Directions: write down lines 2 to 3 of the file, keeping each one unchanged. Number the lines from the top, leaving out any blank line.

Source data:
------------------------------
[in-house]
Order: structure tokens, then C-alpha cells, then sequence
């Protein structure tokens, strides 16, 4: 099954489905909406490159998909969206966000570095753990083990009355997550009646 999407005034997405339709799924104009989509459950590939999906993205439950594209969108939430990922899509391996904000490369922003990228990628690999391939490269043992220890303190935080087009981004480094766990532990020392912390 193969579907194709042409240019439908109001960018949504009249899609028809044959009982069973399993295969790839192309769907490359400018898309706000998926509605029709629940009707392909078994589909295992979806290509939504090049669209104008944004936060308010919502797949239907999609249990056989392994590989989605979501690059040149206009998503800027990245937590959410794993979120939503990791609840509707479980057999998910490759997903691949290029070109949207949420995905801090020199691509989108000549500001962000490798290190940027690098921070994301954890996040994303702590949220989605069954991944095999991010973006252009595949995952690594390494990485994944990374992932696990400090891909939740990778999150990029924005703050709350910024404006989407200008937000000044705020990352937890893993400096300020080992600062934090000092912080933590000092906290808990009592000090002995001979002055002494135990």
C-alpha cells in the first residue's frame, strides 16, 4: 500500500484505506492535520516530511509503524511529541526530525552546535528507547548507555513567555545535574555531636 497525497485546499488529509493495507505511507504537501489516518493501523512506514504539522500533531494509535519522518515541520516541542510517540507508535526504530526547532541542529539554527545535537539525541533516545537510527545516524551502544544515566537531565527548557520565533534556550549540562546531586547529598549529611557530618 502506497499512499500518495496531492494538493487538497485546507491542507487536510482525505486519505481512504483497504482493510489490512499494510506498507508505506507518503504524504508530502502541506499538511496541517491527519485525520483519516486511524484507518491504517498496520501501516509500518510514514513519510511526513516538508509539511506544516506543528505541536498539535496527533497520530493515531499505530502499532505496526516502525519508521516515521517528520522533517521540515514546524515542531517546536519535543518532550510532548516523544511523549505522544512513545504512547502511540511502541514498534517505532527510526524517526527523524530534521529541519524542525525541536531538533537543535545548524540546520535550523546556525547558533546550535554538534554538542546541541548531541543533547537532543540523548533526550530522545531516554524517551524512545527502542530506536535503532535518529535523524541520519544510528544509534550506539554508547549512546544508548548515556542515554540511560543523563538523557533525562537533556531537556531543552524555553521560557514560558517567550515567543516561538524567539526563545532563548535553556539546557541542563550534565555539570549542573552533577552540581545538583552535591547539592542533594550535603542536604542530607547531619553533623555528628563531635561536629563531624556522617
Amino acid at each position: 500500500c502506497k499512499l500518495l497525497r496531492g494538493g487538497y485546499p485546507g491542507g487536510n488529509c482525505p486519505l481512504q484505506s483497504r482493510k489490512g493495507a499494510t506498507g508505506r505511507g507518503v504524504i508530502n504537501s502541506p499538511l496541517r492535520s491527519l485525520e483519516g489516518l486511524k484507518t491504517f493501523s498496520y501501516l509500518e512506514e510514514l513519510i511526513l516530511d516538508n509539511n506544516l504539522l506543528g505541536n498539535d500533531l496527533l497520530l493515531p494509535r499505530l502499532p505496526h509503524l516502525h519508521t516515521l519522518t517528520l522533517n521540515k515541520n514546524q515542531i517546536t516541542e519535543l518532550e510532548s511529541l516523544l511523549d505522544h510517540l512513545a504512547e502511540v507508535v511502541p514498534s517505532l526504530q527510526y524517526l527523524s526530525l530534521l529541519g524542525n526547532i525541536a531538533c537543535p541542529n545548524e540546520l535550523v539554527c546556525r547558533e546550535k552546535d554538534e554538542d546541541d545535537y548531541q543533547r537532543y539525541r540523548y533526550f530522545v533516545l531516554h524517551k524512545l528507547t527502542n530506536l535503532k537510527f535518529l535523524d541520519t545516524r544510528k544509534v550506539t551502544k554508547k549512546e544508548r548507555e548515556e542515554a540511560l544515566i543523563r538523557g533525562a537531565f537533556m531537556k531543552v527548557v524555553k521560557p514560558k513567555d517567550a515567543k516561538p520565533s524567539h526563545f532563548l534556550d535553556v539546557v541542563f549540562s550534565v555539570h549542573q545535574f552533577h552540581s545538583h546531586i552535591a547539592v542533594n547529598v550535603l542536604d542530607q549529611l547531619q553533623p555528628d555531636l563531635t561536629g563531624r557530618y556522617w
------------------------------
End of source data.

Order: structure tokens, then C-alpha cells, then sequence
């Protein structure tokens, strides 16, 4: 099954489905909406490159998909969206966000570095753990083990009355997550009646 999407005034997405339709799924104009989509459950590939999906993205439950594209969108939430990922899509391996904000490369922003990228990628690999391939490269043992220890303190935080087009981004480094766990532990020392912390 193969579907194709042409240019439908109001960018949504009249899609028809044959009982069973399993295969790839192309769907490359400018898309706000998926509605029709629940009707392909078994589909295992979806290509939504090049669209104008944004936060308010919502797949239907999609249990056989392994590989989605979501690059040149206009998503800027990245937590959410794993979120939503990791609840509707479980057999998910490759997903691949290029070109949207949420995905801090020199691509989108000549500001962000490798290190940027690098921070994301954890996040994303702590949220989605069954991944095999991010973006252009595949995952690594390494990485994944990374992932696990400090891909939740990778999150990029924005703050709350910024404006989407200008937000000044705020990352937890893993400096300020080992600062934090000092912080933590000092906290808990009592000090002995001979002055002494135990």